February 28th, 2007 Benjamin Horst
Computerworld writes California may join rush of states toward ODF.
“A California legislator last Friday introduced a bill that would mandate the use of open, XML-based document file formats by the state government starting next January. It is the third such state-level legislation to be introduced this month.”
This follows Massachusetts’ move to ODF (not by a state law, but by a decision of its IT agency), and bills introduced in Minnesota and Texas to adopt an open format for state agencies as well.
“Like the other two measures, the bill in the California Assembly doesn’t list any specific document formats that could be used. But as in Minnesota and Texas, the introduction of such a bill appears to be another potential win for backers of the OpenDocument Format (ODF) for Office Applications.”
If you put these four states on a map, you’ve got the compass points covered: Massachusetts in the East, Minnesota in the North, Texas in the South, and California in the West. We just need to fill the in-betweens!
Also, California is the most populous state (37 million people, more than 12% of the entire USA), and Texas is second (24 million people, about 8% of the US population), meaning that a large number of Americans will be affected by these bills.
Further, California, Massachusetts and Texas contain important high technology nodes; where they pioneer tech issues, other states are likely to follow along.
Any way you slice it, this is good news for open formats, ODF, and data liberation! It is bringing the entire country very close to the digital tipping point.
Also see a post on Andy Updegrove’s Standards Blog for more information and analysis:
“It was 18 months ago that Massachusetts began this trend, when its Information Technical Division revised the Enterprise Technical Resource Model (ETRM) upon which its IT procurement is based. That revision not only required open standards and welcomed open source in its procurement, but also blessed an open document format standard called OpenDocument Format, or ODF. Since then, government procurement based on open standards in general, and the role of ODF in particular, have been very much in the spotlight.”
February 28th, 2007 Benjamin Horst
AbiWord will be available on the OLPC platform, and it was just improved with support for ODF.
The linked article was just a quick note, so if you want to skip the link, here’s the full text:
“I’ve just added support for the OpenDocument file format to the “OLPC version” of AbiWord (it already supported .doc, .rtf, (x)html, .txt, and of course .abw). Given that AbiWord hacker and supreme bughunter sum1 just fixed an annoying OpenDocument RTL bug, OpenDocument import and export should be useful for our Bi-Directional-Multilanguage-ODT-loving friends as well ”
February 27th, 2007 Benjamin Horst
An open document standard, though not explicitly ODF, will become mandatory in Denmark beginning January 1, 2008.
Sam Hiser says not to worry, as MSOOXML cannot stand up to ODF in a fair comparison:
“This gives me no anxiety whatsoever. MSOOXML has already been thoroughly de-bunked vis a vis its repudiation of other existing standards; it is in perhaps a perpetual deep-freeze at ISO (from which Microsoft will not seek or wish to remove it, since “ISO status pending” is all they need to sell it; the alternative is to re-wire their entire new catalog of software); under further use testing and scrutiny in Denmark, its repudiation of the basic intentions of XML will be highlighted; and under scrutiny in Denmark the thorough dependency of MSOOXML documents upon the Microsoft stack (Vista, Exchange, Sharepoint, Outlook, MS SQL Server, IE7, Office 2007, Groove, etc.) and their lack of interoperability & compatibility outside the new Microsoft stack will be underscored and well understood. The Danes will find that MSOOXML is no solution.”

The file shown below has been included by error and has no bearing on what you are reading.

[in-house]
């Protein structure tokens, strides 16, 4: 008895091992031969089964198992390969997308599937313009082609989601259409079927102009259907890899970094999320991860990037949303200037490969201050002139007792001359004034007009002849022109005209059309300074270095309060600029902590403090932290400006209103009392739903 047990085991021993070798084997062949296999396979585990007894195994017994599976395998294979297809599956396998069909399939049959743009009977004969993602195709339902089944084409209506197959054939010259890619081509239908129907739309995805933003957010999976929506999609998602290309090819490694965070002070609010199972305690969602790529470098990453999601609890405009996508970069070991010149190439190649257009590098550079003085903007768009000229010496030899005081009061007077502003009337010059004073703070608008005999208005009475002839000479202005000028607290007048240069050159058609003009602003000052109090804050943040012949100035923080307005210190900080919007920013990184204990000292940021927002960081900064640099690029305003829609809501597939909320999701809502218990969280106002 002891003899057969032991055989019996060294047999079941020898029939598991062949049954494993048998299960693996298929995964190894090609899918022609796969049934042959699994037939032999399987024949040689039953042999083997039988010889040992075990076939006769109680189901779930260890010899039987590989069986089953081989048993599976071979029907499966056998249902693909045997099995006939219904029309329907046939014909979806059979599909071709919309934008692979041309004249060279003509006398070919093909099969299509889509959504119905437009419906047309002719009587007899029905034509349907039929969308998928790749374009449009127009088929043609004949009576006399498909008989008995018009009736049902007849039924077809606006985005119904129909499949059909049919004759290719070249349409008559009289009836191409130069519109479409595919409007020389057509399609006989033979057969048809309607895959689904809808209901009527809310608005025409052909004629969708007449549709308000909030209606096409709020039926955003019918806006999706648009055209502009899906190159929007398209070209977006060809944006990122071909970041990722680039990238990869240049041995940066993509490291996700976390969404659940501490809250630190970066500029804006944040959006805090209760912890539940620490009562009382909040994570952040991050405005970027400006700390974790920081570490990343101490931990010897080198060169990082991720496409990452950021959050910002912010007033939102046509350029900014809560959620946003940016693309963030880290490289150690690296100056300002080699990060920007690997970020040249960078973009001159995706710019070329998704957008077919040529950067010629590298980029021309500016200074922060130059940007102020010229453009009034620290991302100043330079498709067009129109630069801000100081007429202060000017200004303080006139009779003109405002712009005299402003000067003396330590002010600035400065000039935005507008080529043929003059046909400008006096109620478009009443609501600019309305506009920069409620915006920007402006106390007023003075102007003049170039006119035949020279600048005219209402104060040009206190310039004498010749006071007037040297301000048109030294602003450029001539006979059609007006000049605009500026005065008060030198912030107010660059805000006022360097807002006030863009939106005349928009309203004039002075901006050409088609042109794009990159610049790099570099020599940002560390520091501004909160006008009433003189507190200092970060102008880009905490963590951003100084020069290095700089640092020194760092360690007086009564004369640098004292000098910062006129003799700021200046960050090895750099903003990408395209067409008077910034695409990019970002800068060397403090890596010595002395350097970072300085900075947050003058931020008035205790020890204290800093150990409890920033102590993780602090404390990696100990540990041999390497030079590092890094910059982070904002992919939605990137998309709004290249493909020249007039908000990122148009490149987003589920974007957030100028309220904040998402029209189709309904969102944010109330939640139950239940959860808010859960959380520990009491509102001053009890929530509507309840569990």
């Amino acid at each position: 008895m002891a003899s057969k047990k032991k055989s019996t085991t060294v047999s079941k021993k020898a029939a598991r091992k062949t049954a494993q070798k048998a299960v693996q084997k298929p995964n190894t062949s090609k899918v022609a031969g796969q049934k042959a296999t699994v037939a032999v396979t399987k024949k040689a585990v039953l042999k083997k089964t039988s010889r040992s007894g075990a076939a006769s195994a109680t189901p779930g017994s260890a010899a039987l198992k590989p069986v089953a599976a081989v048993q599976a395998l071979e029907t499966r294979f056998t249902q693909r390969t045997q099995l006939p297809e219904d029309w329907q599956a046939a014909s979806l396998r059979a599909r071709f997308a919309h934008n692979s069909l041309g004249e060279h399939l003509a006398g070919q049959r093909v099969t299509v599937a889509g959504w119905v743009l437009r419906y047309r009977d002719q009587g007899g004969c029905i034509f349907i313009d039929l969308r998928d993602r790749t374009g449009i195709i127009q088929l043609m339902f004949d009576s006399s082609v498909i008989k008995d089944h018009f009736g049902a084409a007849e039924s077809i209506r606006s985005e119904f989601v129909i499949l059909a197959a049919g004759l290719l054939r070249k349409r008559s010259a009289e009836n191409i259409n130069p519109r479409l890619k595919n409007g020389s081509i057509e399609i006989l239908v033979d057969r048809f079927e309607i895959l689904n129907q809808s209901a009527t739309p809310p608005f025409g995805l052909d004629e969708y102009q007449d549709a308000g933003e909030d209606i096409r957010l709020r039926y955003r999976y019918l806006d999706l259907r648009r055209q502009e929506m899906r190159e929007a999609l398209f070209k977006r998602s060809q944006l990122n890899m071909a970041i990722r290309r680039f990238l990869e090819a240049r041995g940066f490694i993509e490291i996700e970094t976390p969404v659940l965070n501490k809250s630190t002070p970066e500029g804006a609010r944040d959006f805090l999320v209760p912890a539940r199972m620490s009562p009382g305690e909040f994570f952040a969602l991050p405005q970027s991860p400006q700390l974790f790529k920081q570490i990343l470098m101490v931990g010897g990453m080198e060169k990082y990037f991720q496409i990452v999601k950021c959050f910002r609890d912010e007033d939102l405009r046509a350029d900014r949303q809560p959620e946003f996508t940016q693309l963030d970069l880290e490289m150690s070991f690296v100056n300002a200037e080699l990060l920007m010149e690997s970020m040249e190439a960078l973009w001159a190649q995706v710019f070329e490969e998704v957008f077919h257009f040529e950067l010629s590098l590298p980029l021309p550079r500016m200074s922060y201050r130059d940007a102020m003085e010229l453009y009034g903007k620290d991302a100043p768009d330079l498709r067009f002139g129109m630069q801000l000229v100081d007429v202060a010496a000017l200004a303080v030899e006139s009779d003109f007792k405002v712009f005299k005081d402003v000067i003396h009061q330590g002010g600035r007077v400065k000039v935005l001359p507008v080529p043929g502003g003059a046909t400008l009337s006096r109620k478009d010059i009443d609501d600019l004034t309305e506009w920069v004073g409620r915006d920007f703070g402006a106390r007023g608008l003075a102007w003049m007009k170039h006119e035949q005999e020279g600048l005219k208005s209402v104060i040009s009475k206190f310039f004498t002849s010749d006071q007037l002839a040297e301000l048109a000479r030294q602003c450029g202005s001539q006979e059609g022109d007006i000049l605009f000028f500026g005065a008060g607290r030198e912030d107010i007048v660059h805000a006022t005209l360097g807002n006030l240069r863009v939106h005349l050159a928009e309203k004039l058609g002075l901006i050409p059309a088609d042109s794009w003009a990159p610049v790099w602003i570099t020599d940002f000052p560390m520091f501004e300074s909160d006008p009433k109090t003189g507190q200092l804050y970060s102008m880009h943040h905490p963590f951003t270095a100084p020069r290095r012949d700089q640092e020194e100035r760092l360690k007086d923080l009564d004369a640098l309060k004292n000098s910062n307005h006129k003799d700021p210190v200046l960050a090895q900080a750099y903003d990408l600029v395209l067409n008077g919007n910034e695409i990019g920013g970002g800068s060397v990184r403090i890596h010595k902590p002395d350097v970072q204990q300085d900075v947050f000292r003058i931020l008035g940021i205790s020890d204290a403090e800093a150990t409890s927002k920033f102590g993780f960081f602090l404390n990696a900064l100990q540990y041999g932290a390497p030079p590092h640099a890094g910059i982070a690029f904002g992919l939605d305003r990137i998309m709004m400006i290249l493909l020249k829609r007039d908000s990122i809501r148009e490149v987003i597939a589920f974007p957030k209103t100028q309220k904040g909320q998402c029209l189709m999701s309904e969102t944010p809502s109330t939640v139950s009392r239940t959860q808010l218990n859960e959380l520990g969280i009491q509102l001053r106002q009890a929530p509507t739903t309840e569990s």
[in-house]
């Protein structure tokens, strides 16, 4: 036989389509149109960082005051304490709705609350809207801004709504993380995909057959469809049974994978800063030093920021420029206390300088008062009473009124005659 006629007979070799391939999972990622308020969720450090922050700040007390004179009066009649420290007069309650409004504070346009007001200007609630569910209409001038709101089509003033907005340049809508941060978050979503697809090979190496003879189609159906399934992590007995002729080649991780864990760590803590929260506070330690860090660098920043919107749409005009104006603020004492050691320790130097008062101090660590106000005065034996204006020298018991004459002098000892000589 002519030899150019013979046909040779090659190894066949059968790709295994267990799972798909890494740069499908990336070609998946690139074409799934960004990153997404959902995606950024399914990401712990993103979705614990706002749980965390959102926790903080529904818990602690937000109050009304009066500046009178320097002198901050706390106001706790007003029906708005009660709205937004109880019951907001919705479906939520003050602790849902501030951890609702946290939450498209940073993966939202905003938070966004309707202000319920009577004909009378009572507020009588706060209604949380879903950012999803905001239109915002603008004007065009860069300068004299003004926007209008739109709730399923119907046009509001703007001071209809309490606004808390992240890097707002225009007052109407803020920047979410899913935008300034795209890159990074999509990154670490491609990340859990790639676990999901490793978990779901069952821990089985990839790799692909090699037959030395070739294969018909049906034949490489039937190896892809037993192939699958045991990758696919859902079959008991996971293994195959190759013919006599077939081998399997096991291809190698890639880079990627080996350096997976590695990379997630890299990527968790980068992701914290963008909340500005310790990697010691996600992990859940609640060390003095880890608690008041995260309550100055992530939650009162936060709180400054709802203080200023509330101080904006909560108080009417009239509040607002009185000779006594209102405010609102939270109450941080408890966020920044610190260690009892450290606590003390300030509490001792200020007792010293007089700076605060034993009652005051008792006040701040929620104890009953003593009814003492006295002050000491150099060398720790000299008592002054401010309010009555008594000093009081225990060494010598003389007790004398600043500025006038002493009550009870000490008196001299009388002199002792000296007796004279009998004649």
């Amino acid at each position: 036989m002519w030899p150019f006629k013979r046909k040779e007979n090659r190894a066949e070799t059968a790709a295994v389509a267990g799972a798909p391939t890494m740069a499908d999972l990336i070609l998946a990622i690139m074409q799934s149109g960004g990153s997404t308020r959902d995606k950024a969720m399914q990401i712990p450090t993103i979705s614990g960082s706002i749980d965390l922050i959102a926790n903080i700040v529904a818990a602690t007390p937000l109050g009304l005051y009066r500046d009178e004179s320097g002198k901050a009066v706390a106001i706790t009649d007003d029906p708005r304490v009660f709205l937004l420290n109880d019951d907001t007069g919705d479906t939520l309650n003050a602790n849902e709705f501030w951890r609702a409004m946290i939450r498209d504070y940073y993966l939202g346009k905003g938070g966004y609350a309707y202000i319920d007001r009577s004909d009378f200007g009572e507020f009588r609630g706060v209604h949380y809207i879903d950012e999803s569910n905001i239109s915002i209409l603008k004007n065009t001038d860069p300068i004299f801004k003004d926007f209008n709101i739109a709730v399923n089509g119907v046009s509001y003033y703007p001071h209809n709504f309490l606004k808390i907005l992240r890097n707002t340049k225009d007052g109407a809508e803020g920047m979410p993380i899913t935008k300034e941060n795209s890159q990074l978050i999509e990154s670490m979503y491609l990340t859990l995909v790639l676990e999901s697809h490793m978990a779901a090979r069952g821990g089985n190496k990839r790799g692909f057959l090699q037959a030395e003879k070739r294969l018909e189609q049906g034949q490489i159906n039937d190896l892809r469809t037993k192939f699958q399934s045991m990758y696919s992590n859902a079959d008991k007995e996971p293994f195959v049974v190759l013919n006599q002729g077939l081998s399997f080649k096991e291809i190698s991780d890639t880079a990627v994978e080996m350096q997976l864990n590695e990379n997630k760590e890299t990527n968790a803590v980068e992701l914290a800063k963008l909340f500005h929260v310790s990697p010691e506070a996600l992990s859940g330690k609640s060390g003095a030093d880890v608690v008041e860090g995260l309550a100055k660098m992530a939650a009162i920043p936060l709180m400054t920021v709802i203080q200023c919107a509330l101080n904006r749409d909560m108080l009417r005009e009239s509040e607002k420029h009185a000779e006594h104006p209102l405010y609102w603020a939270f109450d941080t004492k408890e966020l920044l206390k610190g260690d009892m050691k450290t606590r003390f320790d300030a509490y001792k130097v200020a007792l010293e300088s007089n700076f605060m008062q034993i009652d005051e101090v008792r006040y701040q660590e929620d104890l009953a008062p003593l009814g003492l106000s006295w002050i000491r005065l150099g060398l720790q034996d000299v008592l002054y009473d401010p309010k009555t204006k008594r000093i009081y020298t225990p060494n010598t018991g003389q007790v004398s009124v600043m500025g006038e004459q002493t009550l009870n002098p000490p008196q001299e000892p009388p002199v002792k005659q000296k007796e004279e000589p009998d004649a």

February 26th, 2007 Benjamin Horst
Zimbra is coming up from behind to challenge the Exchange behemoth, and it has a lot of advantages Exchange cannot match. Very interesting to me is that it plays nicely across platforms: Zimbra can be run from Linux and Mac OS X servers, and it gives equal support to lots of client apps on all three major platforms (including Evolution, Apple Mail, Thunderbird, Outlook, and its own excellent web client).
A recent review of the development process shows how the team has gone out of its way to help its users.
Zimbra comes in open source and for-pay versions that include a support contract.
How about that? Instead of submitting to MS Exchange and slowly being forced to migrate all your desktops to Windows, you can run Zimbra and use as many Mac and Linux machines as you like without sacrificing email, contact, calendar sharing, VOIP, and document management! That’s more features than Exchange offers, at a much better price (free, if you choose the OSS option).
Zimbra even includes “over the air” synching with mobile devices, but in true Zimbra fashion, you are not limited to just one mobile platform. Zimbra Mobile works with Windows Mobile, Symbian and Palm devices with no extra server needed. (Blackberry requires a little bit of extra work.)
February 23rd, 2007 Benjamin Horst